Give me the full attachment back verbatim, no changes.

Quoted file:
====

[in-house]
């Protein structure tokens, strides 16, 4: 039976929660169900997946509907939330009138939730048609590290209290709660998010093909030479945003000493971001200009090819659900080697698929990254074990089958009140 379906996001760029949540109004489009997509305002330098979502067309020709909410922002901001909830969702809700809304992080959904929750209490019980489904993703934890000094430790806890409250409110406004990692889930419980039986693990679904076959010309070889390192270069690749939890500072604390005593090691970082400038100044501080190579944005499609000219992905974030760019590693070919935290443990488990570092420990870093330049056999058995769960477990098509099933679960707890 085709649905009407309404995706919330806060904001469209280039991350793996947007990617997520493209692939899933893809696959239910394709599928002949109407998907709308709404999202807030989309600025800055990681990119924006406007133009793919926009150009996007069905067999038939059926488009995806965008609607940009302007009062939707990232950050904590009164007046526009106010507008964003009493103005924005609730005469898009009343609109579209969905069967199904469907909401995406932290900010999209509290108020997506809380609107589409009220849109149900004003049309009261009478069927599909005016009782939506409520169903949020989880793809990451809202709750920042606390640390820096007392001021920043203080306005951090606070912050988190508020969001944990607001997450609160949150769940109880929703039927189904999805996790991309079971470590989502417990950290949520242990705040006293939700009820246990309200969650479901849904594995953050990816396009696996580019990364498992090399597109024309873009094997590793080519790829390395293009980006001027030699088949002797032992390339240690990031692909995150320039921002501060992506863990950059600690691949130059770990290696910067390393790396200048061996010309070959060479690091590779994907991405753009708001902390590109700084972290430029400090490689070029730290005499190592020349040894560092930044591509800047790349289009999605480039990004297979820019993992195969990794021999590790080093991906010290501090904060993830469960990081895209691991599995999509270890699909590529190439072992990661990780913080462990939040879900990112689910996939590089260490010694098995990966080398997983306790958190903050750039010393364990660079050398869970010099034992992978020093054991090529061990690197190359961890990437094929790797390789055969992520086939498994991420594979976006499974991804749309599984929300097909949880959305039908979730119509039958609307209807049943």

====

[in-house]
């Protein structure tokens, strides 16, 4: 039976929660169900997946509907939330009138939730048609590290209290709660998010093909030479945003000493971001200009090819659900080697698929990254074990089958009140 379906996001760029949540109004489009997509305002330098979502067309020709909410922002901001909830969702809700809304992080959904929750209490019980489904993703934890000094430790806890409250409110406004990692889930419980039986693990679904076959010309070889390192270069690749939890500072604390005593090691970082400038100044501080190579944005499609000219992905974030760019590693070919935290443990488990570092420990870093330049056999058995769960477990098509099933679960707890 085709649905009407309404995706919330806060904001469209280039991350793996947007990617997520493209692939899933893809696959239910394709599928002949109407998907709308709404999202807030989309600025800055990681990119924006406007133009793919926009150009996007069905067999038939059926488009995806965008609607940009302007009062939707990232950050904590009164007046526009106010507008964003009493103005924005609730005469898009009343609109579209969905069967199904469907909401995406932290900010999209509290108020997506809380609107589409009220849109149900004003049309009261009478069927599909005016009782939506409520169903949020989880793809990451809202709750920042606390640390820096007392001021920043203080306005951090606070912050988190508020969001944990607001997450609160949150769940109880929703039927189904999805996790991309079971470590989502417990950290949520242990705040006293939700009820246990309200969650479901849904594995953050990816396009696996580019990364498992090399597109024309873009094997590793080519790829390395293009980006001027030699088949002797032992390339240690990031692909995150320039921002501060992506863990950059600690691949130059770990290696910067390393790396200048061996010309070959060479690091590779994907991405753009708001902390590109700084972290430029400090490689070029730290005499190592020349040894560092930044591509800047790349289009999605480039990004297979820019993992195969990794021999590790080093991906010290501090904060993830469960990081895209691991599995999509270890699909590529190439072992990661990780913080462990939040879900990112689910996939590089260490010694098995990966080398997983306790958190903050750039010393364990660079050398869970010099034992992978020093054991090529061990690197190359961890990437094929790797390789055969992520086939498994991420594979976006499974991804749309599984929300097909949880959305039908979730119509039958609307209807049943």